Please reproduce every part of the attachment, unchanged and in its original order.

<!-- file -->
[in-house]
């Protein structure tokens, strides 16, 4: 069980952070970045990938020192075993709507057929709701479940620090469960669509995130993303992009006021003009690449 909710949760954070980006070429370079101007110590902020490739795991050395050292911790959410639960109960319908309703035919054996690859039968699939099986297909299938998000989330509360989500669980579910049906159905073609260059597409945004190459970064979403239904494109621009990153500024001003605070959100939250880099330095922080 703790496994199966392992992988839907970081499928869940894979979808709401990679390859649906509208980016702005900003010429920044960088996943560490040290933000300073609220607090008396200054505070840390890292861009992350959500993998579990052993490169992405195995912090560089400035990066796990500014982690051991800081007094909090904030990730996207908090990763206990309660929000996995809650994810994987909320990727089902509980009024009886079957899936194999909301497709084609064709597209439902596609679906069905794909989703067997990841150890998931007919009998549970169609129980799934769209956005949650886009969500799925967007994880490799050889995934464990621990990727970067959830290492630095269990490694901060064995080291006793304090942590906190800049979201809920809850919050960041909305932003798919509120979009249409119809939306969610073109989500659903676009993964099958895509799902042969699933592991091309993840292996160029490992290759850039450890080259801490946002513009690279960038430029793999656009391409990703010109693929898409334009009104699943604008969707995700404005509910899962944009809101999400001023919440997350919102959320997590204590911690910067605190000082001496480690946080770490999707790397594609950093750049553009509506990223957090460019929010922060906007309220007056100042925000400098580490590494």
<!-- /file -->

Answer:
[in-house]
């Protein structure tokens, strides 16, 4: 069980952070970045990938020192075993709507057929709701479940620090469960669509995130993303992009006021003009690449 909710949760954070980006070429370079101007110590902020490739795991050395050292911790959410639960109960319908309703035919054996690859039968699939099986297909299938998000989330509360989500669980579910049906159905073609260059597409945004190459970064979403239904494109621009990153500024001003605070959100939250880099330095922080 703790496994199966392992992988839907970081499928869940894979979808709401990679390859649906509208980016702005900003010429920044960088996943560490040290933000300073609220607090008396200054505070840390890292861009992350959500993998579990052993490169992405195995912090560089400035990066796990500014982690051991800081007094909090904030990730996207908090990763206990309660929000996995809650994810994987909320990727089902509980009024009886079957899936194999909301497709084609064709597209439902596609679906069905794909989703067997990841150890998931007919009998549970169609129980799934769209956005949650886009969500799925967007994880490799050889995934464990621990990727970067959830290492630095269990490694901060064995080291006793304090942590906190800049979201809920809850919050960041909305932003798919509120979009249409119809939306969610073109989500659903676009993964099958895509799902042969699933592991091309993840292996160029490992290759850039450890080259801490946002513009690279960038430029793999656009391409990703010109693929898409334009009104699943604008969707995700404005509910899962944009809101999400001023919440997350919102959320997590204590911690910067605190000082001496480690946080770490999707790397594609950093750049553009509506990223957090460019929010922060906007309220007056100042925000400098580490590494």